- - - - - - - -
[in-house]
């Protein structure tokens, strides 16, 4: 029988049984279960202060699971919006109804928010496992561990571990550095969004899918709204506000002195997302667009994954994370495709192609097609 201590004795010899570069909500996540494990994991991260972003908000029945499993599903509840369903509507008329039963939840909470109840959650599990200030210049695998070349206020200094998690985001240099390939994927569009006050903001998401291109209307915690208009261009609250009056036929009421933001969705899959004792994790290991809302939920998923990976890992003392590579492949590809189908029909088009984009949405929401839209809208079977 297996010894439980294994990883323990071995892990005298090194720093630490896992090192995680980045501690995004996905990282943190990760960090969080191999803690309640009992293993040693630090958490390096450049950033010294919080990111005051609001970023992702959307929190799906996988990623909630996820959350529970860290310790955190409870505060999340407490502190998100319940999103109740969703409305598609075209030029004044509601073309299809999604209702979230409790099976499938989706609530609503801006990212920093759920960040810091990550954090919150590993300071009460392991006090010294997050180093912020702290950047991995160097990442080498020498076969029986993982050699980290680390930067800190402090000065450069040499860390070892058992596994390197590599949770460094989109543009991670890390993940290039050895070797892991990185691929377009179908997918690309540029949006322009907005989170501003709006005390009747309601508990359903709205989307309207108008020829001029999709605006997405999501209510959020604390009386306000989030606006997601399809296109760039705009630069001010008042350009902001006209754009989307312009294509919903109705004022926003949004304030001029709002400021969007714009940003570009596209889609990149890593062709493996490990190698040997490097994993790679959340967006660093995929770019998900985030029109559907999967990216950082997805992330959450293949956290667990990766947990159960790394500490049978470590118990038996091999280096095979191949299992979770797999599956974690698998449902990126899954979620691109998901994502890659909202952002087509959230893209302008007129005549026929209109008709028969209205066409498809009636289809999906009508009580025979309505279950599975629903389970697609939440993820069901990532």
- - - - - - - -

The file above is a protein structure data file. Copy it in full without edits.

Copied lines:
[in-house]
């Protein structure tokens, strides 16, 4: 029988049984279960202060699971919006109804928010496992561990571990550095969004899918709204506000002195997302667009994954994370495709192609097609 201590004795010899570069909500996540494990994991991260972003908000029945499993599903509840369903509507008329039963939840909470109840959650599990200030210049695998070349206020200094998690985001240099390939994927569009006050903001998401291109209307915690208009261009609250009056036929009421933001969705899959004792994790290991809302939920998923990976890992003392590579492949590809189908029909088009984009949405929401839209809208079977 297996010894439980294994990883323990071995892990005298090194720093630490896992090192995680980045501690995004996905990282943190990760960090969080191999803690309640009992293993040693630090958490390096450049950033010294919080990111005051609001970023992702959307929190799906996988990623909630996820959350529970860290310790955190409870505060999340407490502190998100319940999103109740969703409305598609075209030029004044509601073309299809999604209702979230409790099976499938989706609530609503801006990212920093759920960040810091990550954090919150590993300071009460392991006090010294997050180093912020702290950047991995160097990442080498020498076969029986993982050699980290680390930067800190402090000065450069040499860390070892058992596994390197590599949770460094989109543009991670890390993940290039050895070797892991990185691929377009179908997918690309540029949006322009907005989170501003709006005390009747309601508990359903709205989307309207108008020829001029999709605006997405999501209510959020604390009386306000989030606006997601399809296109760039705009630069001010008042350009902001006209754009989307312009294509919903109705004022926003949004304030001029709002400021969007714009940003570009596209889609990149890593062709493996490990190698040997490097994993790679959340967006660093995929770019998900985030029109559907999967990216950082997805992330959450293949956290667990990766947990159960790394500490049978470590118990038996091999280096095979191949299992979770797999599956974690698998449902990126899954979620691109998901994502890659909202952002087509959230893209302008007129005549026929209109008709028969209205066409498809009636289809999906009508009580025979309505279950599975629903389970697609939440993820069901990532």